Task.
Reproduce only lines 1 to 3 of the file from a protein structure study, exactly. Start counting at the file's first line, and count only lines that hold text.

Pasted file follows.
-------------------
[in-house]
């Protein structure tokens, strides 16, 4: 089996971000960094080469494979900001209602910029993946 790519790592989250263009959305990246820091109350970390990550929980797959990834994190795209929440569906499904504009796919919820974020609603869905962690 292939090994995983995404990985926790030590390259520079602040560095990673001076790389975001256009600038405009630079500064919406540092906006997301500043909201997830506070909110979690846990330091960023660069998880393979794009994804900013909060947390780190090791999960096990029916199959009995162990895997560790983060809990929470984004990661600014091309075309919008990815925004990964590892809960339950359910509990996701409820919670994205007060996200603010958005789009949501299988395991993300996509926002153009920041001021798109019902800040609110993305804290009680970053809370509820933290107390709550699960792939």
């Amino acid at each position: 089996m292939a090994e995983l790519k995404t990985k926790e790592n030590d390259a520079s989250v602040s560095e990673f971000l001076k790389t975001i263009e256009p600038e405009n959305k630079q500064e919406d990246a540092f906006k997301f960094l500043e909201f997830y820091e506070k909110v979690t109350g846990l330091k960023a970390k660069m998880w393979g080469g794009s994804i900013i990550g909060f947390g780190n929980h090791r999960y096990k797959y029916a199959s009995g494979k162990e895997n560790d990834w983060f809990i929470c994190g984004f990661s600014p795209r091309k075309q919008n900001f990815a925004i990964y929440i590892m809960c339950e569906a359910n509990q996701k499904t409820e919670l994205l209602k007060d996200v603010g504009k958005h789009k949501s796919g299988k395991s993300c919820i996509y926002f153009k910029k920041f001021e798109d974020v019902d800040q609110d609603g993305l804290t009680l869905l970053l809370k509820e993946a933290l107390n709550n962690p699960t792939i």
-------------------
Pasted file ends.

[in-house]
């Protein structure tokens, strides 16, 4: 089996971000960094080469494979900001209602910029993946 790519790592989250263009959305990246820091109350970390990550929980797959990834994190795209929440569906499904504009796919919820974020609603869905962690 292939090994995983995404990985926790030590390259520079602040560095990673001076790389975001256009600038405009630079500064919406540092906006997301500043909201997830506070909110979690846990330091960023660069998880393979794009994804900013909060947390780190090791999960096990029916199959009995162990895997560790983060809990929470984004990661600014091309075309919008990815925004990964590892809960339950359910509990996701409820919670994205007060996200603010958005789009949501299988395991993300996509926002153009920041001021798109019902800040609110993305804290009680970053809370509820933290107390709550699960792939």
């Amino acid at each position: 089996m292939a090994e995983l790519k995404t990985k926790e790592n030590d390259a520079s989250v602040s560095e990673f971000l001076k790389t975001i263009e256009p600038e405009n959305k630079q500064e919406d990246a540092f906006k997301f960094l500043e909201f997830y820091e506070k909110v979690t109350g846990l330091k960023a970390k660069m998880w393979g080469g794009s994804i900013i990550g909060f947390g780190n929980h090791r999960y096990k797959y029916a199959s009995g494979k162990e895997n560790d990834w983060f809990i929470c994190g984004f990661s600014p795209r091309k075309q919008n900001f990815a925004i990964y929440i590892m809960c339950e569906a359910n509990q996701k499904t409820e919670l994205l209602k007060d996200v603010g504009k958005h789009k949501s796919g299988k395991s993300c919820i996509y926002f153009k910029k920041f001021e798109d974020v019902d800040q609110d609603g993305l804290t009680l869905l970053l809370k509820e993946a933290l107390n709550n962690p699960t792939i």